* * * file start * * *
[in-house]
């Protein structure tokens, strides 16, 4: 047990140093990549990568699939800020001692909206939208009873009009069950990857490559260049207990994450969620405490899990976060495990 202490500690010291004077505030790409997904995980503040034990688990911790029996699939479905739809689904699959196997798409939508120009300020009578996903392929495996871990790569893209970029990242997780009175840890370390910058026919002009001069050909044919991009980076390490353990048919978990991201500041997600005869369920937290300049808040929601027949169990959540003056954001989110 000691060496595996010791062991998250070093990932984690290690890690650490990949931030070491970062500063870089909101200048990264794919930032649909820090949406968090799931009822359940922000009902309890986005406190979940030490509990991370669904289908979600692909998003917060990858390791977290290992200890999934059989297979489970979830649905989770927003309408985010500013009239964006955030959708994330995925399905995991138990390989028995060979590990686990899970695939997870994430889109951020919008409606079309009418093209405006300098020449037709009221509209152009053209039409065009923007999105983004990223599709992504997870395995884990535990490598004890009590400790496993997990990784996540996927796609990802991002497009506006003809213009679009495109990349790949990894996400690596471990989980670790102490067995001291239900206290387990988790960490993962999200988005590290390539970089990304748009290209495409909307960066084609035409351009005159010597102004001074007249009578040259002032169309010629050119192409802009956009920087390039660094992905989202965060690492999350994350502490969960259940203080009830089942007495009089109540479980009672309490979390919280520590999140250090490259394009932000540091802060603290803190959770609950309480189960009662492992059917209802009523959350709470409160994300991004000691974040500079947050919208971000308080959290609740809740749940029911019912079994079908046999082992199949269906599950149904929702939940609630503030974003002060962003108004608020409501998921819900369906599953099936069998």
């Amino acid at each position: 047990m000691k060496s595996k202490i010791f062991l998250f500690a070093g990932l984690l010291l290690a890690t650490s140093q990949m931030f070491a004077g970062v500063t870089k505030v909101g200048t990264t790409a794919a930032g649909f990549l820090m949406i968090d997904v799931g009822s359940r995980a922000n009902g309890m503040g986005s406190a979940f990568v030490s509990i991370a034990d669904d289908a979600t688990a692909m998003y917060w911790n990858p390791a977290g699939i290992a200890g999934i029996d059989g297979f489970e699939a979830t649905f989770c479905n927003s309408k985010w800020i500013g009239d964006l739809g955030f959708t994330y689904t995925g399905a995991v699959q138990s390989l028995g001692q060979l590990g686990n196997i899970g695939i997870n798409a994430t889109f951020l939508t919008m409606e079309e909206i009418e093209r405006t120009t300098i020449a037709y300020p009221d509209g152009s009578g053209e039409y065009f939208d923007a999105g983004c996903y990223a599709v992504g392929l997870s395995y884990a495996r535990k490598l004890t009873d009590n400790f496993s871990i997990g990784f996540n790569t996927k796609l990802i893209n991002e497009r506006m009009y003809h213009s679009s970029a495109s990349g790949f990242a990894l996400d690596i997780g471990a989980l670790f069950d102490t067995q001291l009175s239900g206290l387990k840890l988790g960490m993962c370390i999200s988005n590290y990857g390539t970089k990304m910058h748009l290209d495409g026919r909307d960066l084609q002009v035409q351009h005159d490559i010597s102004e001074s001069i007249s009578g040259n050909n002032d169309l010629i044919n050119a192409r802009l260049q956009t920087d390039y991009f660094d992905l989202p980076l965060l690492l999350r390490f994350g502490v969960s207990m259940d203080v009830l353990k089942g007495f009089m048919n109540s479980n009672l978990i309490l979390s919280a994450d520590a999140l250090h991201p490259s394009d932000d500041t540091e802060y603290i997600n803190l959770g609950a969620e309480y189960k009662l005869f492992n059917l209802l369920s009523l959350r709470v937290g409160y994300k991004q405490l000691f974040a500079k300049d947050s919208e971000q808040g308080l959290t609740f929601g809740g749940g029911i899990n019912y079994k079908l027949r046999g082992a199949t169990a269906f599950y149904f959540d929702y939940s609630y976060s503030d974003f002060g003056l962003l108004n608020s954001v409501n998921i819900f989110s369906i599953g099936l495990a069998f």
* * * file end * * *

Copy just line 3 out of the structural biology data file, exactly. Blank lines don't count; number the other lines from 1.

């Amino acid at each position: 047990m000691k060496s595996k202490i010791f062991l998250f500690a070093g990932l984690l010291l290690a890690t650490s140093q990949m931030f070491a004077g970062v500063t870089k505030v909101g200048t990264t790409a794919a930032g649909f990549l820090m949406i968090d997904v799931g009822s359940r995980a922000n009902g309890m503040g986005s406190a979940f990568v030490s509990i991370a034990d669904d289908a979600t688990a692909m998003y917060w911790n990858p390791a977290g699939i290992a200890g999934i029996d059989g297979f489970e699939a979830t649905f989770c479905n927003s309408k985010w800020i500013g009239d964006l739809g955030f959708t994330y689904t995925g399905a995991v699959q138990s390989l028995g001692q060979l590990g686990n196997i899970g695939i997870n798409a994430t889109f951020l939508t919008m409606e079309e909206i009418e093209r405006t120009t300098i020449a037709y300020p009221d509209g152009s009578g053209e039409y065009f939208d923007a999105g983004c996903y990223a599709v992504g392929l997870s395995y884990a495996r535990k490598l004890t009873d009590n400790f496993s871990i997990g990784f996540n790569t996927k796609l990802i893209n991002e497009r506006m009009y003809h213009s679009s970029a495109s990349g790949f990242a990894l996400d690596i997780g471990a989980l670790f069950d102490t067995q001291l009175s239900g206290l387990k840890l988790g960490m993962c370390i999200s988005n590290y990857g390539t970089k990304m910058h748009l290209d495409g026919r909307d960066l084609q002009v035409q351009h005159d490559i010597s102004e001074s001069i007249s009578g040259n050909n002032d169309l010629i044919n050119a192409r802009l260049q956009t920087d390039y991009f660094d992905l989202p980076l965060l690492l999350r390490f994350g502490v969960s207990m259940d203080v009830l353990k089942g007495f009089m048919n109540s479980n009672l978990i309490l979390s919280a994450d520590a999140l250090h991201p490259s394009d932000d500041t540091e802060y603290i997600n803190l959770g609950a969620e309480y189960k009662l005869f492992n059917l209802l369920s009523l959350r709470v937290g409160y994300k991004q405490l000691f974040a500079k300049d947050s919208e971000q808040g308080l959290t609740f929601g809740g749940g029911i899990n019912y079994k079908l027949r046999g082992a199949t169990a269906f599950y149904f959540d929702y939940s609630y976060s503030d974003f002060g003056l962003l108004n608020s954001v409501n998921i819900f989110s369906i599953g099936l495990a069998f």